His testimony deserves, I think, a wider audience, and I would be interested to hear what you and others with serious expertise in these matters thought of what he had to say.

The Google searches also turned up a British review of his book – which picks up in an interesting way on our contribution to the development of BS about COIN.

(See http://www.lobster-magazine.co.uk/free/lobster68/lob68-counterinsurgency.pdf .)

Last but not entirely least, I thought Dr Porch came over as a lovely man.


That is a long way off, a tremendous amount of "events" can/will happen twixt now and then. Will be completely different "situation" then.

Babak Makkinejad

I never subscribed to the idea that ISIS was created by US.

I think actually Syrian government helped what became ISIS during the presidency of Mr. Bush; after Mr. Bush added Syria to the list of US enemies.

But I agree with Mo in his comments regarding the analogy obtaining between the Sunni extremists in Lebanon and the Sunni community in Lebanon: "We need the extremists, however repellant, to pressure the Shia."

This, I believe is the position of Turkey, Saudi Arabia, UAE, and Qatar - if not Jordan and Kuwait.

US cannot destroy ISIS from the air; that I understand - not without destroying Mosul and Raqqah completely, like Tokyo or Hamburg.


And here is "King David" Petraeus as a shrinking violet that is afraid of Ray McGovern, a 75-year old former CIA analyst:
McGovern was arrested for his attempt to attend (with a legitimate pass) Petraeus' talk in New York City. McGovern had some questions for Petraeus. While being arrested, he was hurt.


Putin, a former KGB Colonel, was trained according to the rules of the Soviet security system that for 70 years had been conducting a horrific selection among the Soviets by eliminating the principled, bright, and independently-minded. There have been terrible tragedies Putin is directly responsible for. Yet you are right that up to date he has been successful in protecting Russia's interests from the US predatory behavior. Please note that my previous post alluded to moral superiority of Russia's current international policies as compared to the US' policies.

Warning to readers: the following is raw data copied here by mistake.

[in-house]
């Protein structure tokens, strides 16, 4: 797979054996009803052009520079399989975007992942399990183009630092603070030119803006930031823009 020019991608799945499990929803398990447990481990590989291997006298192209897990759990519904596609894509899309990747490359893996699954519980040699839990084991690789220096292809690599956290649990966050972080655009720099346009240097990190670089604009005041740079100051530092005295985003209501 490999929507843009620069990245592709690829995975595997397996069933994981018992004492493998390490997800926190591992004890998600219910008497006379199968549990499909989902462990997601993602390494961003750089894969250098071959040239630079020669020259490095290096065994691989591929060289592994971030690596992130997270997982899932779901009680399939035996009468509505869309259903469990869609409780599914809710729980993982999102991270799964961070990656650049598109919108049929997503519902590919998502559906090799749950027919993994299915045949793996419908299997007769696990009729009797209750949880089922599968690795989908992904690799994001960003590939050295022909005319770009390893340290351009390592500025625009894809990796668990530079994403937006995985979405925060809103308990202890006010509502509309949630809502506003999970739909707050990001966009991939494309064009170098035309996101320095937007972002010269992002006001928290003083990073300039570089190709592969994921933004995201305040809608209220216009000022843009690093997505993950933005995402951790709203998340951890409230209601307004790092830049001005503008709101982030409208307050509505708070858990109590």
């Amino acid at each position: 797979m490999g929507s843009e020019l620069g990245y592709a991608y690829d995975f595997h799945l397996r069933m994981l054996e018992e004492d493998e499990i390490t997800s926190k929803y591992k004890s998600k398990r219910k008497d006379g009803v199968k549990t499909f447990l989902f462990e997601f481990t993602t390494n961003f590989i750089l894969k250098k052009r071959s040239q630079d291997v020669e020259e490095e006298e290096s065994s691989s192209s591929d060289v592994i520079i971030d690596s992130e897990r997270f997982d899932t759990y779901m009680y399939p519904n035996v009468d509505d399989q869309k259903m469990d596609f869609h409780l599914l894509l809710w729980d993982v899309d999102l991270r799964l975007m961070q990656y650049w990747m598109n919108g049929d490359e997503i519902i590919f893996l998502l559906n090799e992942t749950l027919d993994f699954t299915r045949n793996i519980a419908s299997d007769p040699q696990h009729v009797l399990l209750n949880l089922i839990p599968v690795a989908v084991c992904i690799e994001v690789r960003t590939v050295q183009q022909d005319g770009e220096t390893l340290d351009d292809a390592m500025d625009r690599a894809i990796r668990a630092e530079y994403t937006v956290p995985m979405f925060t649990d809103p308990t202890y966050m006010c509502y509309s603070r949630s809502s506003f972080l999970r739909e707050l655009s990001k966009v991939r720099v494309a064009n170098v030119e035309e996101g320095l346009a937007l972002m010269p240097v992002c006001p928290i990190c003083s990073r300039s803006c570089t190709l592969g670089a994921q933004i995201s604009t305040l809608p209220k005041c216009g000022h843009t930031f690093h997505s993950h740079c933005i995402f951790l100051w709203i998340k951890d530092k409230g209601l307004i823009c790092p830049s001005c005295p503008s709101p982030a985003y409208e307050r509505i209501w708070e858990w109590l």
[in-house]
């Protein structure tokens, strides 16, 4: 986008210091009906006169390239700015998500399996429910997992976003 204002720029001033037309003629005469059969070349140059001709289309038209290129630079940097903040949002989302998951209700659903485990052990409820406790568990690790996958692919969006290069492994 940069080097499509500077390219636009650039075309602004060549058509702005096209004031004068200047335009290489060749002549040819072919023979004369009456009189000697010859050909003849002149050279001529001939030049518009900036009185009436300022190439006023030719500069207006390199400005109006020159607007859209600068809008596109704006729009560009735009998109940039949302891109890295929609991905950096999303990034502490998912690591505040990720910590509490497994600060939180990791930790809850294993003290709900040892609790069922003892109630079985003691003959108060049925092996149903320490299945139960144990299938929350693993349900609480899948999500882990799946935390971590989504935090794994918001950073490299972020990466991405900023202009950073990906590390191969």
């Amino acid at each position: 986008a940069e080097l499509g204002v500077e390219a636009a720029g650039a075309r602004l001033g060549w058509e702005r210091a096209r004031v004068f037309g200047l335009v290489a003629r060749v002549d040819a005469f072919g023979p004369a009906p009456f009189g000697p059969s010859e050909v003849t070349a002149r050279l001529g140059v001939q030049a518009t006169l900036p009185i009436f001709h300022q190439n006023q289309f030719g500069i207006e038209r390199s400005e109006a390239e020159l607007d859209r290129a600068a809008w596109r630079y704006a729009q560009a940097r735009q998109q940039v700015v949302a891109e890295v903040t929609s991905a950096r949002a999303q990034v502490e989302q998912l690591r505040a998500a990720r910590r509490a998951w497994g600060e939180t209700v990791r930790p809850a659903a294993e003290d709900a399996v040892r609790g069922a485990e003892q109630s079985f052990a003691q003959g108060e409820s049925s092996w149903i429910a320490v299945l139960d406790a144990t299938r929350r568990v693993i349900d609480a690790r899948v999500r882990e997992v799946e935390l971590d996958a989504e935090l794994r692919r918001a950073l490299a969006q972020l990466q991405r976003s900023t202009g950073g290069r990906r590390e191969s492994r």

Here's a clip from the Chinese's 2009 60th anniversary parade, you decide if their precision has improved or not.




"system that for 70 years had been conducting a horrific selection among the Soviets by eliminating the principled, bright, and independently-minded" Ahhh, you were talking about the SOVIET system! I thought for a minute... BTW, I think he was a lieutenant colonel. pl


J., that clip 2009 parade clip was what I was referring to. Power display featuring human resources massed in precision arrays rather than hardware was eloquent messaging. Was suggesting it set new standards.

The Chinese do trot out the shiny stuff at the end, but it has less impact - EVERYBODY has gear.



Come now, "DC has no humanistic ideas to uphold and defend." Why domestically St. Eric Holder is upholding the downtrodden of MIssouri (just in time for the nov.4 election - and retirement) and on the international front there are all those fine folks in the NGO realm, starting with the Bill and Melinda Gates Foundation. Surely the imposition, ah, 'moral suasion' (backed by millions of dollars of 'investment' or a DOJ lawsuit, depending on circumstances) of the moral view of some billionaires or a career EEOC beneficiary outweighs the views of any of the thousands of locals who might go vote the 'wrong' way.



And why is creating a moral democratic government in the Russian Federation an obligation of the American people?



True, how true.


The rout of the US-backed rebels in Idlib province continued last night. It seems that the commander of the much lauded US-backed rebel group "Hazm Movement" went into captivity of Al Qaeda's Nusra Front, and then the "Hazm Movement" handed over all their bases and wepaons, including US-supplied BGM 71 TOW ATGMs, to Al Qaeda#s Nusra Front. What remained from "Hazm Movement" fighters is said to have joined Al Qaeda's Nusra Front now.

The Telegraph seemed to notive it and ran today an article titled "Syrian rebels armed and trained by US surrender to al-Qaeda" - Quote:

... on Saturday night Harakat Hazm surrendered military bases and weapons supplies to Jabhat al-Nusra, when the al-Qaeda affiliate in Syria stormed villages they controlled in northern Idlib province ...


From what I understand the situation, Al Qaeda's Nusra Front now exclusively controls all insurgent areas in Idlib province, not one US-backed rebel group continues to exist there. The fantasy that the US could arm and train "moderate" Syrian rebel groups to successfully take on Al Qaeda has just gone - as Kerry would say - "poof."

I'm eager to see how the US and their partners will react, and if so, adapt, to this new situation on the ground in north western Syria.

David Habakkuk

Anna Marina,

I am not a Russianist – do not speak the language, have never lived in Russia, and only visited once.

At the risk of making an ass of myself, however, let me hazard a few comments on your observations about Putin.